Sometimes real science sounds more like science fiction. Just the phrase "bionic bees" sounds like something out of an old paperback.
But that's the goal of a new project from two U.K. universities, the University of Sheffield and the University of Sussex. Engineers from the schools are planning to scan the brains of bees and upload the data into flying robots with the hope that the machines will fly and act like the real thing.
The goal of the project is to create the first robots able to act on instinct. Researchers hope to implant a honey bee's sense of smell and sight into the flying machines, allowing the robots to act as autonomously as an insect rather than relying on preprogrammed instructions.
Possible applications for the bionic bee include search and rescue missions at sites such as collapsed mines, detecting chemical or gas leaks, and even pollinating plants just like a real bee.
"The development of an artificial brain is one of the greatest challenges in artificial intelligence. So far, researchers have typically studied brains such as those of rats, monkeys, and humans, but actually 'simpler' organism such as social insects have surprisingly advanced cognitive abilities," James Marshall, head of the $1.61 million study, said in a statement.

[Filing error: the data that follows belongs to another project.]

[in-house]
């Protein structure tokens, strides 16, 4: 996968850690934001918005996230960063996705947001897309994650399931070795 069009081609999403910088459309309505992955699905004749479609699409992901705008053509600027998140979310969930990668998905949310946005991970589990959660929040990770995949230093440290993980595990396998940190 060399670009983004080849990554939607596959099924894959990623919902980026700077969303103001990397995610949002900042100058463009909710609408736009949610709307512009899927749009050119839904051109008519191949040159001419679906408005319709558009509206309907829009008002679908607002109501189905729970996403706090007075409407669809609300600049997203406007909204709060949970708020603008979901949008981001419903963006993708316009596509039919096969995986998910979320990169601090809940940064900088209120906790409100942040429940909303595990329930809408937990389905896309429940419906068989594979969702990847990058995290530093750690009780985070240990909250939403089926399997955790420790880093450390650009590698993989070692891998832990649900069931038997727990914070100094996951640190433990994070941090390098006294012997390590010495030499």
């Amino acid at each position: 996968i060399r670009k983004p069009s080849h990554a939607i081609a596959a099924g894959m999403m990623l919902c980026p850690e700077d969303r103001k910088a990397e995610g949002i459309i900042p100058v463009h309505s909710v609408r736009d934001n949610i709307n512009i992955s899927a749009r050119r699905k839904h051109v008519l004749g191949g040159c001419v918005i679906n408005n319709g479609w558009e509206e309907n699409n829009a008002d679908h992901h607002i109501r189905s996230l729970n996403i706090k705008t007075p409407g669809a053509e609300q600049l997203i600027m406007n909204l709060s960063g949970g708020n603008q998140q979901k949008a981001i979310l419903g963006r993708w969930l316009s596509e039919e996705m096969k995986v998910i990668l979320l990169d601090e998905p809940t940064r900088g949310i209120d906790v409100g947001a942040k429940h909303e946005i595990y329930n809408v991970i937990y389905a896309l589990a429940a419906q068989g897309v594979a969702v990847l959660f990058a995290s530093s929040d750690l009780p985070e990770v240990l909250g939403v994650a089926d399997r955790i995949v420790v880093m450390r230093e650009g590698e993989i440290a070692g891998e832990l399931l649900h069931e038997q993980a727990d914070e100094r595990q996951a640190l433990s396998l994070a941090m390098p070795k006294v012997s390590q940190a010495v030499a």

Researchers anticipate that developing a model for scanning and uploading an animal's brain will offer insight into how a brain's cognitive systems work, potentially offering advances in understanding animal and human cognition.
"Not only will this pave the way for many future advances in autonomous flying robots," wrote Thomas Nowotny, the leader of the Sussex team, "but we also believe the computer modeling techniques we will be using will be widely useful to other brain modeling and computational neuroscience projects."
The project -- which researchers have dubbed "Green Brain" -- is funded by the U.K.'s Engineering and Physical Sciences Research Council with technical help from IBM and hardware donated by Nvidia. Scientists hope to have a bionic bee up and buzzing by 2015.
This story originally appeared on CBSNews.com.